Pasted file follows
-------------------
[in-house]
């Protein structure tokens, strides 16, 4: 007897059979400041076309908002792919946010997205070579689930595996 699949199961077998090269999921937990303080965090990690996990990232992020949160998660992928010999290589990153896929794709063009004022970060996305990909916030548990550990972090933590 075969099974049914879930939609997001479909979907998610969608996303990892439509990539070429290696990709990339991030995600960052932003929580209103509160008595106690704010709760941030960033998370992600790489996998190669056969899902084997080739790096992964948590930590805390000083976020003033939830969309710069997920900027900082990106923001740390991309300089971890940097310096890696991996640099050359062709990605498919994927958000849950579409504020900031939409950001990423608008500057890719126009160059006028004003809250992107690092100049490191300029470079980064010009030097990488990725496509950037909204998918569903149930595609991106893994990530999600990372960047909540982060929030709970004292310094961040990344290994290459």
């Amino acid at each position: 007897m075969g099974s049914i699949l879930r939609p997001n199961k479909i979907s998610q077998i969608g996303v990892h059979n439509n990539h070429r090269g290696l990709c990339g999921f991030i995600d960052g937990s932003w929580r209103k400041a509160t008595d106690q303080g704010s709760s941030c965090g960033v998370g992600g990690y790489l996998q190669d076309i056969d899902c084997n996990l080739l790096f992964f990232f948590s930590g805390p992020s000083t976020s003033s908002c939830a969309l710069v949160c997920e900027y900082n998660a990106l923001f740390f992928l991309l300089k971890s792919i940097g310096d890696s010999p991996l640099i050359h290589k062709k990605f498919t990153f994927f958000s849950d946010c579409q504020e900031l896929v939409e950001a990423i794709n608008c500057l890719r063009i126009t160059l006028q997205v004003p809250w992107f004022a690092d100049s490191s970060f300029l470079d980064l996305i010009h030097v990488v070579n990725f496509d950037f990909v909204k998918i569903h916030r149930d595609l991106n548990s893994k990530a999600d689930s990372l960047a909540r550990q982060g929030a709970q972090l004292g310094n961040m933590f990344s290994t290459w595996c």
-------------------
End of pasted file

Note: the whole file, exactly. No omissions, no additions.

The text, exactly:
[in-house]
């Protein structure tokens, strides 16, 4: 007897059979400041076309908002792919946010997205070579689930595996 699949199961077998090269999921937990303080965090990690996990990232992020949160998660992928010999290589990153896929794709063009004022970060996305990909916030548990550990972090933590 075969099974049914879930939609997001479909979907998610969608996303990892439509990539070429290696990709990339991030995600960052932003929580209103509160008595106690704010709760941030960033998370992600790489996998190669056969899902084997080739790096992964948590930590805390000083976020003033939830969309710069997920900027900082990106923001740390991309300089971890940097310096890696991996640099050359062709990605498919994927958000849950579409504020900031939409950001990423608008500057890719126009160059006028004003809250992107690092100049490191300029470079980064010009030097990488990725496509950037909204998918569903149930595609991106893994990530999600990372960047909540982060929030709970004292310094961040990344290994290459």
């Amino acid at each position: 007897m075969g099974s049914i699949l879930r939609p997001n199961k479909i979907s998610q077998i969608g996303v990892h059979n439509n990539h070429r090269g290696l990709c990339g999921f991030i995600d960052g937990s932003w929580r209103k400041a509160t008595d106690q303080g704010s709760s941030c965090g960033v998370g992600g990690y790489l996998q190669d076309i056969d899902c084997n996990l080739l790096f992964f990232f948590s930590g805390p992020s000083t976020s003033s908002c939830a969309l710069v949160c997920e900027y900082n998660a990106l923001f740390f992928l991309l300089k971890s792919i940097g310096d890696s010999p991996l640099i050359h290589k062709k990605f498919t990153f994927f958000s849950d946010c579409q504020e900031l896929v939409e950001a990423i794709n608008c500057l890719r063009i126009t160059l006028q997205v004003p809250w992107f004022a690092d100049s490191s970060f300029l470079d980064l996305i010009h030097v990488v070579n990725f496509d950037f990909v909204k998918i569903h916030r149930d595609l991106n548990s893994k990530a999600d689930s990372l960047a909540r550990q982060g929030a709970q972090l004292g310094n961040m933590f990344s290994t290459w595996c």